"When I was a kid I skipped in grade school," Lowenstein told author Milton Viorst, who writes about him in the new book Fire in the Street, "so I was smaller than the other kids. I wore glasses and I was funny looking. I was picked on and left out a lot. 'Maybe because of that I always identified with ugly girls at dancing school, with blacks in the back of the bus, with anybody that was in some way hurt or excluded. . . ."

Lowenstein grew up comfortably, and attended the Horace Mann School in the Bronx, a private academy for the prosperous. His parents expected him to go to the Ivy League, but Lowenstein picked the University of North Carolina, where he wanted to be, and was, a wrestler. He also became a successful student politician at Chapel Hill, and later was president of the National Student Association, before that organization developed ties to the CIA.

At Chapel Hill, Lowenstein befriended Dr. Frank P. Graham, the University's president, and for two years a U.S. senator. Lowenstein worked for Graham in Washington as an aide, his first direct exposure to Congress and the Washington scene.

After Graham, for whom that son was named, Lowenstein signed on with Eleanor Roosevelt, who became another of his idols. In the 1952 campaign he was national chairman of Students for (Adlai) Stevenson. In 1954 he completed a law degree at Yale, and briefly practiced law from a table in Granson's Restaurant in New York, an establishment his parents bought during the Depression.

After two years in the Army, Lowenstein went to work for Hubert H. Humphrey as a foreign policy aide, a job that took him to southern Africa. In 1959 he left Humphrey and went on a characteristically private mission to the territory of South West Africa (Namibia), sneaking into regions where he was not supposed to be, assembling evidence about South Africa's colonial regime in the territory that he later described in an emotional book, Brutal Mandate.

In 1961 Lowenstein went to Stanford University as an associate dean of men. There he met Dennis Sweeney, the man police say killed him Friday. Sweeney was one of many Stanford students who responded readily to Lowenstein's articulate, forceful advocacy of action on behalf of idealism.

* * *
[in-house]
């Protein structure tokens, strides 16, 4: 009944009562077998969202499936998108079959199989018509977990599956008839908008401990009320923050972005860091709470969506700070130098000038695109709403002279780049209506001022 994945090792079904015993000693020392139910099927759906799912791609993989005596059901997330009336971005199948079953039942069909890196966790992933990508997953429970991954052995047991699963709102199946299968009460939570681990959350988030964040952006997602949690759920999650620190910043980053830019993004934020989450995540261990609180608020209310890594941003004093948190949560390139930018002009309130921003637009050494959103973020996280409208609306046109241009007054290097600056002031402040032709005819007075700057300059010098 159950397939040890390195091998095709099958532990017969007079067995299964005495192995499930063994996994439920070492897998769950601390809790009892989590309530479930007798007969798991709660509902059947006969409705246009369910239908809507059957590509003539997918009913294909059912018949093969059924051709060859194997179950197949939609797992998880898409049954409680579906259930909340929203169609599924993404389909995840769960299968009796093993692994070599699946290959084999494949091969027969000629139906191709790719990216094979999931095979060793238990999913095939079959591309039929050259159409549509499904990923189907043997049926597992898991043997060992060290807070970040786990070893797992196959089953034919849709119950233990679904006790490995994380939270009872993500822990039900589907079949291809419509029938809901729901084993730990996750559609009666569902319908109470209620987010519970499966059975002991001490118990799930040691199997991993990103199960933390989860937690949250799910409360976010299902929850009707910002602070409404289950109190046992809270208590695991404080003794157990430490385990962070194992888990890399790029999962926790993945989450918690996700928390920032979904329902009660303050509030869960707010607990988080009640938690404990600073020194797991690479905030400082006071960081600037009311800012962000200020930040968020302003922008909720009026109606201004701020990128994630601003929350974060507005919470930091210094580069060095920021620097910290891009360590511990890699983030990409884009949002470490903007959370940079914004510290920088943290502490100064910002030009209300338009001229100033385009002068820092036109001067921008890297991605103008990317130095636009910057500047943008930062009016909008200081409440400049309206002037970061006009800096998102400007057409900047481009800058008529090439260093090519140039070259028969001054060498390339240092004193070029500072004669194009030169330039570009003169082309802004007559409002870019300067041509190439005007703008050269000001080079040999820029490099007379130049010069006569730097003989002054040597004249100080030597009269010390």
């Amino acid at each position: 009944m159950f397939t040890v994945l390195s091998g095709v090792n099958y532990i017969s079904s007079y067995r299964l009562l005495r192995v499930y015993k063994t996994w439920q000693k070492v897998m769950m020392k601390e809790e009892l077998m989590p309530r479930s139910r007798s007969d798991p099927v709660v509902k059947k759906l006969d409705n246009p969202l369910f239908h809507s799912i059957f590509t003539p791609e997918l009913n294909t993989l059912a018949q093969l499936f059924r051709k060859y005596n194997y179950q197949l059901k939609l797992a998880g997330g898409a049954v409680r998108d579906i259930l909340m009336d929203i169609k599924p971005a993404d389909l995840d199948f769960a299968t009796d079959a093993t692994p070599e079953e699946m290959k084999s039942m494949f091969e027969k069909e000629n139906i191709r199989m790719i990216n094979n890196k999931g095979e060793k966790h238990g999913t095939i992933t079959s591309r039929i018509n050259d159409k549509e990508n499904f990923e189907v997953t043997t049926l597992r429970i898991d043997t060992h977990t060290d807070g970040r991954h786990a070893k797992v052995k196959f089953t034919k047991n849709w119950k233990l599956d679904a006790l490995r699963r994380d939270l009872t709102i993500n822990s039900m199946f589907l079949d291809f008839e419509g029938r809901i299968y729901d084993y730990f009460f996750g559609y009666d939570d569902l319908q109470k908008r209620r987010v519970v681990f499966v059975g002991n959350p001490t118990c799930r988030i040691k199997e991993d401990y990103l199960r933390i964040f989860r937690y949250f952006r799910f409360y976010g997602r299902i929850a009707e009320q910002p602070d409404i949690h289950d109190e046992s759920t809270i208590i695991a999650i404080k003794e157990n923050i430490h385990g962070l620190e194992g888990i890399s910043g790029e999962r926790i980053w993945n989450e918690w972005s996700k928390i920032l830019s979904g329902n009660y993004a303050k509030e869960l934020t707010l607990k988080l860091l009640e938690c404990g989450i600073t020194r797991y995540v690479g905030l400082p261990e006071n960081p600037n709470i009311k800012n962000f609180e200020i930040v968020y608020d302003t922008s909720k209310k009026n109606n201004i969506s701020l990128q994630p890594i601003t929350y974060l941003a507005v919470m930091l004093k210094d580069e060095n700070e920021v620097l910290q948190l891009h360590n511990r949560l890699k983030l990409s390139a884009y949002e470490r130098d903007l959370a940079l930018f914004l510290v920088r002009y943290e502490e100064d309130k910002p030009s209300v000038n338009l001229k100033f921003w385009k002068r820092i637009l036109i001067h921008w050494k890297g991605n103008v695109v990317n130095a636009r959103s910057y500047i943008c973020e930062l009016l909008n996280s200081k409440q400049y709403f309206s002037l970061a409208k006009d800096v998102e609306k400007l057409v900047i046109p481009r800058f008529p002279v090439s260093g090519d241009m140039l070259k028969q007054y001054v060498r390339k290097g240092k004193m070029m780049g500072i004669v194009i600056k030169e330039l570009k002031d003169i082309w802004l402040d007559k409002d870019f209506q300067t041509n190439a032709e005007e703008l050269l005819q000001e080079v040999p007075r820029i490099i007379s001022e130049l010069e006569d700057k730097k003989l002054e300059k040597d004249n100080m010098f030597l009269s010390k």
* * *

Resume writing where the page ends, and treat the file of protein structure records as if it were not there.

From Stanford he went to North Carolina State University in Raleigh, where he helped organize student civil rights demonstrations, an activism that went down badly with the local populace. In response to the picketing he organized at the Sir Walter Hotel, where members of the North Carolina Legislature hung out, the legislators passed a ban on radical speakers on state campuses. A court later threw out the ban.

The dump-Johnson effort was Lowenstein's first attempt to convert his widening circle of friends and contacts into a political force. During 1967 and 1968 thousands more people were exposed to Lowenstein's energy, and came to know his idiosyncracies: taking his shoes off whenever he could, traveling only at night, preferably late; operating out of phone booths and borrowed guest rooms.

Lowenstein's image of himself seemed to change in 1968. For the first time he decided to put himself forward as a political candidate, intially for the Democratic Senate nomination in New York, the settling for the Democratic Senate nomination in a heavily Republican congressional district on Long Island. With the help of legions of young volunteers, he won that race by a handful of votes, then served a hectic two-year term in the House, specializing in foreign issues and internal change of the institution.

The New York Legislature redistricted the state in 1970, taking Lowenstein's seat away from him. He tried repeatedly to get back to Congress, "a good place for him," in the words of Eugene McCarthy, but the voters in several New York districts refused to cooperate with his ambitions.

Along the way Lowenstein became 40, and then 50 (milestones that astounted his legions of young followers, who seemed to equate Lowenstein's youth with their own), the father of three and then divorced. He accumulated dozens, perhaps hundreds of godchildren, many born to the well-off, well-established young people he liked to befriend as then to provoke into political action that rarely came naturally to them.

What was he looking for in this frantic life? "He was the quintessential politician, really," said an old comrade from the barricades yesterday. "He wanted to create the world in his own image, and run it."